Thursday, December 27, 2012

Guns at School

I can't stay silent on this one.

The Newtown tragedy has ignited a debate about whether teachers should be allowed to carry guns at school.

I am a former school teacher. I taught severe special needs in public schools, collaborative schools and private schools for which tuition was paid by school districts. My students had cognitive impairments and serious difficulties with communication. Those difficulties often lead to frustration. Many simply cried, screamed or curled up when they became frustrated but others acted  out. Some students had emotional disorders that contributed to agrressive behaviors. My aides and I (and all the staff in the private settings) were trained in methods to safely restrain and contain students, in de-escalating situations and not becoming aggressive ourselves. In public school situations, other teachers would often not know how to react and could be afraid of my students. They weren't trained to handle them.**

In a public shool classroom, I once had a girl who was taller and stronger than me get in my face and threaten me loudly, dropping the f-bomb a few times. As I firmly directed her to a safe space, the school resource officer came racing down the hall, grabbed her, cuffed her and arrested her for disrupting a school assembly.

It was an overreaction on his part, but he never pulled his gun or looked like he had even thought of it. As an officer, he had received training in threat assessment. He knew she couldn't do real harm.


What if the threat had been stronger and involved her trying to hit me with a chair?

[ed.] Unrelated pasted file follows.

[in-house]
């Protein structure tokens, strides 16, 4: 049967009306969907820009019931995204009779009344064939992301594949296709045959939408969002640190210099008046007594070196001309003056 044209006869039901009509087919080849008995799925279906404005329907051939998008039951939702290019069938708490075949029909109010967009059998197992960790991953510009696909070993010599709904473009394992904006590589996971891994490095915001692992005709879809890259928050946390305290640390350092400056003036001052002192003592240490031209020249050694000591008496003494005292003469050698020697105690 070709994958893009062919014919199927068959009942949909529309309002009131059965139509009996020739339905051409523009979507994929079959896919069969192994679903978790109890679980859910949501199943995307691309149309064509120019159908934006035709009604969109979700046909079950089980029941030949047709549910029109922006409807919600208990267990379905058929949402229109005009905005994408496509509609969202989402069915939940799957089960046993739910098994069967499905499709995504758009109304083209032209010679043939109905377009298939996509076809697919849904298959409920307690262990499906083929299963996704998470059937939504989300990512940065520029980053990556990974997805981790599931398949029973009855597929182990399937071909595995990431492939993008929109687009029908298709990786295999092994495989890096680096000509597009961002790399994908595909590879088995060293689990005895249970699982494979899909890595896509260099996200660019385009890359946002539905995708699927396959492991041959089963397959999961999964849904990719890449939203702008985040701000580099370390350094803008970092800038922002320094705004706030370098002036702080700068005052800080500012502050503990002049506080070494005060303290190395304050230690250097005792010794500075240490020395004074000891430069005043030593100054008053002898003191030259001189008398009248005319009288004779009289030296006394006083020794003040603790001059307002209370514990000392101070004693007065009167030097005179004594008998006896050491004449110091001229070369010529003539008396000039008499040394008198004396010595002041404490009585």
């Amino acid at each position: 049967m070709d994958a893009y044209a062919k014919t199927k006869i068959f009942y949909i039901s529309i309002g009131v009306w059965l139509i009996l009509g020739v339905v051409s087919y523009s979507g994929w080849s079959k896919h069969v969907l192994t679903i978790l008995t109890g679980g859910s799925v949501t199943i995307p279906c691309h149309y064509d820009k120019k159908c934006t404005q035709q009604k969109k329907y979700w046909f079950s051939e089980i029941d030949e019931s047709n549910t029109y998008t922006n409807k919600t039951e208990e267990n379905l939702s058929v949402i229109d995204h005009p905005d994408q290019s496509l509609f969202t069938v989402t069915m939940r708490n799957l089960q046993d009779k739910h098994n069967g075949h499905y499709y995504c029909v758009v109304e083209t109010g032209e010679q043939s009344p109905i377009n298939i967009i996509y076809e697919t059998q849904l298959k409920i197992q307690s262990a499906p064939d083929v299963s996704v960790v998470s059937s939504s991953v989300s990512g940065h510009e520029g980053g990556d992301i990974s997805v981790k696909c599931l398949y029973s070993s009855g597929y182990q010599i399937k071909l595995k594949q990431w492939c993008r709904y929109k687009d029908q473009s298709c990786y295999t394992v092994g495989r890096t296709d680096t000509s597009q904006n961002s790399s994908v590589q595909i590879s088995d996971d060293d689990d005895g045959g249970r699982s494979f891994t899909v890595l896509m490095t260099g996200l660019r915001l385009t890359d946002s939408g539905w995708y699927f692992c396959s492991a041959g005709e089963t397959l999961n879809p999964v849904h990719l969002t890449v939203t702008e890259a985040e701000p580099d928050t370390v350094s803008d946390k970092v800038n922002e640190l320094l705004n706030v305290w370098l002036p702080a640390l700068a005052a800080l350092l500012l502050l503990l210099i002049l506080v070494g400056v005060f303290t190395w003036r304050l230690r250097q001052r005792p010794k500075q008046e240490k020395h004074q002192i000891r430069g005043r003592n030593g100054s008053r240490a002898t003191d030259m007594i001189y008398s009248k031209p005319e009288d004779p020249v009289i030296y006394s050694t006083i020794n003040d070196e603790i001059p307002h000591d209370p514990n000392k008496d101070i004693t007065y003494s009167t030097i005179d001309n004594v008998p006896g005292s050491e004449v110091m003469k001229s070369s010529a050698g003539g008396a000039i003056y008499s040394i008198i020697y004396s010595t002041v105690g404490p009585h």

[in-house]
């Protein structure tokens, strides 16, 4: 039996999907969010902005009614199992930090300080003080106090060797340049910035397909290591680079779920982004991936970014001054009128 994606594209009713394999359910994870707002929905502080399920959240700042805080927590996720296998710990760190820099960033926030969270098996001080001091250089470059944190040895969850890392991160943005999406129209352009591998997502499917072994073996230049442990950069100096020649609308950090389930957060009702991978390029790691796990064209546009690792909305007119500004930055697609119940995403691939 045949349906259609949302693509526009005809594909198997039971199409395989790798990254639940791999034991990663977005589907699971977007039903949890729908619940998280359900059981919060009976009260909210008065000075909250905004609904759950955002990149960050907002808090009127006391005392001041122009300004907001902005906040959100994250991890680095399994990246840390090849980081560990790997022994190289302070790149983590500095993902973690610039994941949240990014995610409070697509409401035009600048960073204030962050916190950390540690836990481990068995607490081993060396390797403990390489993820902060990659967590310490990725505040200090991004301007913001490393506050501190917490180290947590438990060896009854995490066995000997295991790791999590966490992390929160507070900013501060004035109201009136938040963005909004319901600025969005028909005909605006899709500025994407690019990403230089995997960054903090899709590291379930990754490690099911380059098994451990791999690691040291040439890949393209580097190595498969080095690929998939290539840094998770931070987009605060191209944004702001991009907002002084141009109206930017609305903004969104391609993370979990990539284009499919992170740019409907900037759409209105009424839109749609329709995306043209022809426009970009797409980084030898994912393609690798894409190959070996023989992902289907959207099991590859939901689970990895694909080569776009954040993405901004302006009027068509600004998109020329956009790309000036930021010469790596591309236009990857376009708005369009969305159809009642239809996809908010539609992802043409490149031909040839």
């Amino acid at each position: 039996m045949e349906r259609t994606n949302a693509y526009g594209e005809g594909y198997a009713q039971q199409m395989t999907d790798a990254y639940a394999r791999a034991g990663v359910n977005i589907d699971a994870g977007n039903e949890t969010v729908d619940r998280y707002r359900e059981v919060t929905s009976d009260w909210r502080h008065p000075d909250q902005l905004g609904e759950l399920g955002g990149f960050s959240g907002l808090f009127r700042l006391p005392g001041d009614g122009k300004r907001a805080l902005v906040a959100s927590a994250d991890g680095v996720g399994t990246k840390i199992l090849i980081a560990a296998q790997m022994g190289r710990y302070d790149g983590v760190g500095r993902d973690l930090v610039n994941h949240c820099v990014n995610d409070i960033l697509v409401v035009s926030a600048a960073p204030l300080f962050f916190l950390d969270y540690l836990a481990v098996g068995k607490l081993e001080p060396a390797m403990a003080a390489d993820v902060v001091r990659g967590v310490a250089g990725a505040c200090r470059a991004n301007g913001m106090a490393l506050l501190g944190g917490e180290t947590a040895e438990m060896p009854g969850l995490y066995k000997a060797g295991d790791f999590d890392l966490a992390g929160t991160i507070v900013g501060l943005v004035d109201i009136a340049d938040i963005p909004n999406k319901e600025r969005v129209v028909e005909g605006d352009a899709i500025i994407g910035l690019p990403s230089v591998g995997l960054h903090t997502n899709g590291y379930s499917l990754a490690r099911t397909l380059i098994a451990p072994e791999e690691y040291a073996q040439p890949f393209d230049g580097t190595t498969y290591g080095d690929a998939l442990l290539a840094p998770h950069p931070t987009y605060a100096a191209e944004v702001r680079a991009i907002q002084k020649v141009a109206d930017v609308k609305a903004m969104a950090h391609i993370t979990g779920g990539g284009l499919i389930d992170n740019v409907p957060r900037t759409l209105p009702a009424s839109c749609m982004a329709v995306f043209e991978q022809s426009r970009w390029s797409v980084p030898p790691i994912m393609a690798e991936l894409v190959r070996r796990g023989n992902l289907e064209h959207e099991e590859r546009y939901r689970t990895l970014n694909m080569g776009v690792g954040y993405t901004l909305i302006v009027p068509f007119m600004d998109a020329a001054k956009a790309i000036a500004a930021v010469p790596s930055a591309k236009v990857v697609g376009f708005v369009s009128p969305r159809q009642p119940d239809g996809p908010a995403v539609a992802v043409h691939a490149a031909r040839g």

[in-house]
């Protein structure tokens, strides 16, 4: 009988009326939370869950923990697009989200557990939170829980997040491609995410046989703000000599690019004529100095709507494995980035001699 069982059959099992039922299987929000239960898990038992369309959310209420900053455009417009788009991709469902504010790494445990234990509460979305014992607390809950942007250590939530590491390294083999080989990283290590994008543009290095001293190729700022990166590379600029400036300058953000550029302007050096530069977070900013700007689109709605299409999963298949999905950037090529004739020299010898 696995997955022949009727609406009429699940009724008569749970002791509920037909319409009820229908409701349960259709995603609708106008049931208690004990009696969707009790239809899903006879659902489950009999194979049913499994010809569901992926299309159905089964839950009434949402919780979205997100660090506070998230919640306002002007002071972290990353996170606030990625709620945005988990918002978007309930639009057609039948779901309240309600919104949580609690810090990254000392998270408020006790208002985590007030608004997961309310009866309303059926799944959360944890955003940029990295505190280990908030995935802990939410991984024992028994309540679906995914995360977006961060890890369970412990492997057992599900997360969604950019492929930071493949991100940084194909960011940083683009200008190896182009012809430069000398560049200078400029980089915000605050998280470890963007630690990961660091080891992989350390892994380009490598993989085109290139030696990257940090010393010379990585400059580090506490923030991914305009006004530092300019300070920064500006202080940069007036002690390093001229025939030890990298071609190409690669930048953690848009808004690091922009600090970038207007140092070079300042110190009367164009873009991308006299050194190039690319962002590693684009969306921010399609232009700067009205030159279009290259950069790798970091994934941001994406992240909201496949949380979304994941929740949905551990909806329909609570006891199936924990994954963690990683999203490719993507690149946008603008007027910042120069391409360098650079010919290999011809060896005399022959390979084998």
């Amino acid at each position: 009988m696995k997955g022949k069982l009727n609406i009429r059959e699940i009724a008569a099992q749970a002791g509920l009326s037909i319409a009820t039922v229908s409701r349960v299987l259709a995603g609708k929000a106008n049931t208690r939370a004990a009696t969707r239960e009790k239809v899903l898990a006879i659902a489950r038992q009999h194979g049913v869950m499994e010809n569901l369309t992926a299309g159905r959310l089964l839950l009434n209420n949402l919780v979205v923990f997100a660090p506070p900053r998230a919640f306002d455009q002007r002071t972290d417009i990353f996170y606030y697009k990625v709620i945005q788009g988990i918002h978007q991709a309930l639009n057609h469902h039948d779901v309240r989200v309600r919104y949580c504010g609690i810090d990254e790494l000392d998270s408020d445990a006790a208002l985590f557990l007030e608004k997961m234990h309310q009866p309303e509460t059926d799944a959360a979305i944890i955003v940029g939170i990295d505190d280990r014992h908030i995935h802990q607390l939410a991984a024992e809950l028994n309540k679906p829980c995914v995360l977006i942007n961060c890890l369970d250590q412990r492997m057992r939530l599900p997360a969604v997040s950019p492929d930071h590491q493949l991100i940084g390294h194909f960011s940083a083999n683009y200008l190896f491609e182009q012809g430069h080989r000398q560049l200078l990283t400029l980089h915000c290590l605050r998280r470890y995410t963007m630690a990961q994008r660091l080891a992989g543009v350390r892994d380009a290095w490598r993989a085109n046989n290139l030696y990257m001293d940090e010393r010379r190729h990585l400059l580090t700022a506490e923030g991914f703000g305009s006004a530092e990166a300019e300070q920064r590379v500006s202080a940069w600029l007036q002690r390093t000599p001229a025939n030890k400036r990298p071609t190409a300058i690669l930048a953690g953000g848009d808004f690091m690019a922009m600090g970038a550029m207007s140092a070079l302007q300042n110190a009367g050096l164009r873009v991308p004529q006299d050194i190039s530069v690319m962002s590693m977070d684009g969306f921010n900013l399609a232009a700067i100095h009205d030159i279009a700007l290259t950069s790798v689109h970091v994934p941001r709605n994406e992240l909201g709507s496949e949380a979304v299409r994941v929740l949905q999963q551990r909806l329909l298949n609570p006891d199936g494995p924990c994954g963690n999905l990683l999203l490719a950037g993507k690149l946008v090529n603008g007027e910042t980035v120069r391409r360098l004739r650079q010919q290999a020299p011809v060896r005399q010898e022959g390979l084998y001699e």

What if it had been a teacher from down the hall with a new gun license rather than a trained officer?
What if instead of a student it had been an angry parent yelling at me and then reaching in his pocket for a cellphone?
What if I had a gun in the classroom and the student had grabbed it?

In my state, to obtain a license to carry a gun, you must attend a firearms safety course which covers safely storing, carrying, firing, handling and cleaning the weapon and an overview of current gun laws. People are not taught to assess threats. Police officers receive that training. Teachers are not police officers. I do not think they should carry guns at work.

I don't think it would help much anyway. In most situations, would one of the teachers with a gun be close enough to act? Who would hide that teacher's students while he or she went to look for the bad guy? If the gun were locked up separately from it's ammunition to keep if safe from inquitive students would there be time to retrieve and load it? Wouldn't that time be better spent getting kids under cover?

As for armed guards at schools, I think that is something that should be decided at the local level. Conditions and opinions vary too much to make a national policy. I would harbor the same concerns about volunteers as I do about teachers carrying guns, though.

Right, my views.

What do you think?

**Please note: These were not students with Asperger's or diagnosed mental health issues. The majority of children and adults with Asperger's syndrome and mental illnesses are not violent or aggressive. When those who have conditions that make them more likely to be violent are properly assessed and treated, and if necessary hospitalized, they are ususally not a threat.


  1. Teachers having guns at school does not make for a safer environment. In some schools you could even have incidences where students are injured or killed by a teacher. I think having security patrol would be the better answer and safer for schools.

    1. I agree that teachers carrying guns does not make for a safer environment. Thanks for commenting!

  2. One of the things you mention in this post is where I believe the focus should lay: safety and threat assessment training. Too often there is a knee-jerk reaction to horrific tragedy which results in more tragedy. We need to take a deep breath and truly find a solution. More guns in the hands of untrained civilians is not the answer (and I'm a strong proponant of the second amendment).

    1. I agree. We noed to take time. I am also a strong proponent of the Second Ammendment (although semi-automatic assault rifles may be going to far.)

      Safety and threat assessment training is critical. I am not going to be easy to convince that guns at school, in the hands of civilians, can be made a safe option.